When there’s something strange, in the neighborhood, who you gonna call?
If you don’t know the answer to that question, then you need to rectify this quickly! The Ghostbusters franchise was a cult classic for me growing up; falling in love with not just the movie, but also the short lived cartoon series that followed, the toy line and the video games. So how does this latest installment compare? Read on to find out!
Childhood dreams were fulfilled and I was immediately drawn in by the opening sequence. Taking place roughly two years after the events of the Ghostbusters 2 movie, I am introduced to my character, Rookie. Finally wearing that Proton Pack I always wanted, the original cast members are giving me some much needed on the job training. A supernatural energy pulses from the Gozer exhibit at the Museum of Natural History. With a hole torn in reality, all hell breaks loose and you are thrown into a quick tutorial mission, tasked with recapturing the adorable ghost, Slimer.
A final burst of other worldy energy causes the containment cell to fail, allowing Slimer to escape and disappear into New York City and leaving you to retreat to the Sedgewick Hotel. The very hotel featured in the first film where Slimer is first found.
While I played this on the original Xbox One, I have to say the game looks pretty slick. I dare say there would be a significant improvement if I was playing on the Xbox One X, but gameplay was fluid, responsive and quick. Mission areas are open, but quite linear, usually only requiring the player to capture a couple of spirits or blasting away parts with a beam from your proton pack to unlock the next area. The only thing taking me away from my experience, is that when I needed to jump, Rookie had some kind of weird animation that had me wondering if there was a glitch. Aside from this, I didn’t really encounter any frame rate drops or rendering issues as everything gelled together really well.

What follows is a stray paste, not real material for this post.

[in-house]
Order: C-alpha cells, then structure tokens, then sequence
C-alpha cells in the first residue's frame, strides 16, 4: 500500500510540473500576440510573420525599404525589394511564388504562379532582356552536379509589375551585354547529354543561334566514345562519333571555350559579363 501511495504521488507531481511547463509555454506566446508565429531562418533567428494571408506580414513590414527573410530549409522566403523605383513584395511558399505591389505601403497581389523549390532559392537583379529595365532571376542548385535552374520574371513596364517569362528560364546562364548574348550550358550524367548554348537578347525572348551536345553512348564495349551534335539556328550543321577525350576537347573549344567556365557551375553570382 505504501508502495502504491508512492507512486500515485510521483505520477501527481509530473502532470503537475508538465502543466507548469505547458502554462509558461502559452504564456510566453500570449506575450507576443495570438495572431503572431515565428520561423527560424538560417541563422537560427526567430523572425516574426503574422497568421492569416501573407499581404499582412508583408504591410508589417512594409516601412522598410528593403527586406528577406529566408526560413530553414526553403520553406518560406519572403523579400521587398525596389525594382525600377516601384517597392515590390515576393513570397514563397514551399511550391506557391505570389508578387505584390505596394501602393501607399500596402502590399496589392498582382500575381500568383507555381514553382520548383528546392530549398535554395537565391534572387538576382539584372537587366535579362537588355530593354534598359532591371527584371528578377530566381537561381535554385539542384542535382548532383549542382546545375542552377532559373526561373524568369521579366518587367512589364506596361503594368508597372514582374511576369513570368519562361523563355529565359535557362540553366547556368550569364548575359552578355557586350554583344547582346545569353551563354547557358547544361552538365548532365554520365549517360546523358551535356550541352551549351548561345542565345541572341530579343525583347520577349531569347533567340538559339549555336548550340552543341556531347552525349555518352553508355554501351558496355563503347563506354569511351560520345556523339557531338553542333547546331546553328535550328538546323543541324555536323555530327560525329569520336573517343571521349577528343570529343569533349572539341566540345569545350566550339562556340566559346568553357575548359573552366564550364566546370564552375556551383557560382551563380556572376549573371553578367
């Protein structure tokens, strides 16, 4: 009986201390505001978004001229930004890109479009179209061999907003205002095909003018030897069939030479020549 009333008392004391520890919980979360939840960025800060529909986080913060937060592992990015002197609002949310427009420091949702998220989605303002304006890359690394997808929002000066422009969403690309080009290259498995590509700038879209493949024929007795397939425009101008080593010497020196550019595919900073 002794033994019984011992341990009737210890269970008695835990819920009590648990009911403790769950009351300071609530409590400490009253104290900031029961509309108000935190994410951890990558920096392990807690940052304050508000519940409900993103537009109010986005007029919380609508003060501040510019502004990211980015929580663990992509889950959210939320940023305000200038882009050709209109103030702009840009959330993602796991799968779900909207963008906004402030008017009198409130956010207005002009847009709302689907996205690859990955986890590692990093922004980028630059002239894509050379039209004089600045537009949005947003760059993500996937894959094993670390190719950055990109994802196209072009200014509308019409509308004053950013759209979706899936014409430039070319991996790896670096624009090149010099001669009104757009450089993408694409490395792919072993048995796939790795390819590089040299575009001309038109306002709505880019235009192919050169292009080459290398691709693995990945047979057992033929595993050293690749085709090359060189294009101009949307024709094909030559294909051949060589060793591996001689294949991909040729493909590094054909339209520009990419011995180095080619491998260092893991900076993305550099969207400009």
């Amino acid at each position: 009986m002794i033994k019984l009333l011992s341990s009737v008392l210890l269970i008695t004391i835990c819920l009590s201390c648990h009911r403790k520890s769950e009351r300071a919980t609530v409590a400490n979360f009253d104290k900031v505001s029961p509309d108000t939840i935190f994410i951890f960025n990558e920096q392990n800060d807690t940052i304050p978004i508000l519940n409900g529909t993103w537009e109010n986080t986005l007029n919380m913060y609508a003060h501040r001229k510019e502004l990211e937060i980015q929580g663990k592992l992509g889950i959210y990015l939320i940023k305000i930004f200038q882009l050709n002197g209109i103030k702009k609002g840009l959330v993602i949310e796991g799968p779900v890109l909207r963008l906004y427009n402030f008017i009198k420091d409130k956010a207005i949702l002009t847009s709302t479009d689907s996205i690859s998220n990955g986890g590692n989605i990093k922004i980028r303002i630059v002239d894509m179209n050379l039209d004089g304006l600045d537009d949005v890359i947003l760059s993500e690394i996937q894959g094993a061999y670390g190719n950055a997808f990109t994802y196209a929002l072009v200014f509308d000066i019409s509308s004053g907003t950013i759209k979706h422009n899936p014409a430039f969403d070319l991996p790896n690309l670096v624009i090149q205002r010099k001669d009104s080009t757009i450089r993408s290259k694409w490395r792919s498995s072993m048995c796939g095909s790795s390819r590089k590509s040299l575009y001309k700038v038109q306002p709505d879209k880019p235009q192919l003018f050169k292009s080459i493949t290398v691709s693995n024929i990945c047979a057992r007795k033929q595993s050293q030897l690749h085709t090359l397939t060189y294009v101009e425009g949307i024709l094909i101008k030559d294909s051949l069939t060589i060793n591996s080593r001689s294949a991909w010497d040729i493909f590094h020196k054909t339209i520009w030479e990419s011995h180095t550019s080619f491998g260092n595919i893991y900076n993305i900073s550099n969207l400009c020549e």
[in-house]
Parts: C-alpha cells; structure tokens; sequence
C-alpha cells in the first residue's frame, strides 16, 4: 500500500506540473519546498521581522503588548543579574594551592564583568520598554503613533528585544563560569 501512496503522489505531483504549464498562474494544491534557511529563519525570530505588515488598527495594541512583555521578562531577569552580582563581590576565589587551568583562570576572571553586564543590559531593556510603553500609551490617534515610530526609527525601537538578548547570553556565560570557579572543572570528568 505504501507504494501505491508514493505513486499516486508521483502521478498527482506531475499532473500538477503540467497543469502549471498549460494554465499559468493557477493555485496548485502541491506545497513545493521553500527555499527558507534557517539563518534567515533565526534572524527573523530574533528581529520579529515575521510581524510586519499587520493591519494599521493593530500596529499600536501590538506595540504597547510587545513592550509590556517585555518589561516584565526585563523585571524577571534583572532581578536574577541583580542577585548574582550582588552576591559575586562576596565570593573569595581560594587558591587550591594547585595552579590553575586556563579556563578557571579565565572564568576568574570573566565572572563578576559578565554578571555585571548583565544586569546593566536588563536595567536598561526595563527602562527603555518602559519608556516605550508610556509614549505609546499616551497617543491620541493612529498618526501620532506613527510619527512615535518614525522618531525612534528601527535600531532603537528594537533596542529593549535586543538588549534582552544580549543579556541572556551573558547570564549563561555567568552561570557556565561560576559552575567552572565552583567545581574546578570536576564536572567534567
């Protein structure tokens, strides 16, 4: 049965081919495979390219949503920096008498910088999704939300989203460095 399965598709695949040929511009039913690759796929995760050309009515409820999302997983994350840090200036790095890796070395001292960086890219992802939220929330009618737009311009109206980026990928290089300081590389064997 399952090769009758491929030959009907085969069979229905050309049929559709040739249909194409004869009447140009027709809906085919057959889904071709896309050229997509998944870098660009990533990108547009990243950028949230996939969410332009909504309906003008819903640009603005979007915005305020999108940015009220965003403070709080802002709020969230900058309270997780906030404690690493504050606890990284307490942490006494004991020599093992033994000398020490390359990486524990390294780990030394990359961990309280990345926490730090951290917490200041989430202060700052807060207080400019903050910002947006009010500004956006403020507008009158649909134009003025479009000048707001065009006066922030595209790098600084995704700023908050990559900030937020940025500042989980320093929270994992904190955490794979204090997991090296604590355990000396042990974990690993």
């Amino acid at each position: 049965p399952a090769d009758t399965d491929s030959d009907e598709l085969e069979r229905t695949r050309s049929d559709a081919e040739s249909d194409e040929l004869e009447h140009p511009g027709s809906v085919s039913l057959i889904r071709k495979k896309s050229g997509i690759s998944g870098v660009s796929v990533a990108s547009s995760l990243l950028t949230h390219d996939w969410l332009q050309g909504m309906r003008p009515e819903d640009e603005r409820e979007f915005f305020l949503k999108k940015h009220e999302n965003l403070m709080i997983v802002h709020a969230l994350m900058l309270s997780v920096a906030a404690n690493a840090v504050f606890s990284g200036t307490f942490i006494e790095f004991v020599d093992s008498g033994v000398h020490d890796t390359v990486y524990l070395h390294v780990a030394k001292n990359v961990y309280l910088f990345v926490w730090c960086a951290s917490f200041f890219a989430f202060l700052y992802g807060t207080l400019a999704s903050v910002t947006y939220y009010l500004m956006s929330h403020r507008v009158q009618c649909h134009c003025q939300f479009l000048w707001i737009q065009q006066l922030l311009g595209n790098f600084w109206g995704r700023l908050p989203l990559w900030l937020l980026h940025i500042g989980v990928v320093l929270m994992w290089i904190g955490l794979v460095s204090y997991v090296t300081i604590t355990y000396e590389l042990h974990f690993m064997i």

As mentioned earlier, this was played on an original Xbox One, and Ghostbusters: The Video Game is still phenomenal. Whether I was in a hotel lobby, the streets of New York City, or hanging off the side of a building blasting away at the enormous Stay Puft Marshmallow Man, everything popped. Small details stood out while in the streets and I found myself stopping time and time again, literally just enjoying the backdrop of the city during breaks between missions. It was also extremely refreshing to find that Bill Murray, Dan Ackroyd, Harold Ramis and Ernie Hudson had returned, lending their dry humor, sarcasm and voices to their digital counterparts.
The controls for Ghostbusters: The Video Game Remastered are very straightforward and easy to master, only being let down by the lack of a locking on system. This would have been most useful when coming up against more than two enemies, as you’ll quite often be dodging objects being hurled your way as you blast away at spirits. Setting up traps while preventing your proton pack from overheating, dodging debris and maneuvering trapped opponents can be a bit of a handful as your fingers dance across the controller. A simple locking mechanic would have made a world of difference and greatly improved the overall experience.
Featuring scripts from an unreleased movie, familiar locations and the original cast, Ghostbusters: The Video Game is the movie we always wanted but in game form. While the awkward jumping animation is something that will stick with me, the sense of nostalgia was strong with my inner child singing along to the theme song. After all; Who you gonna call? GHOSTBUSTERS!
- Dan Aykroyd
- Bill Murray
- Harold Ramis
- Proton Energy Packs
- Weird jump
- Not enough Slimer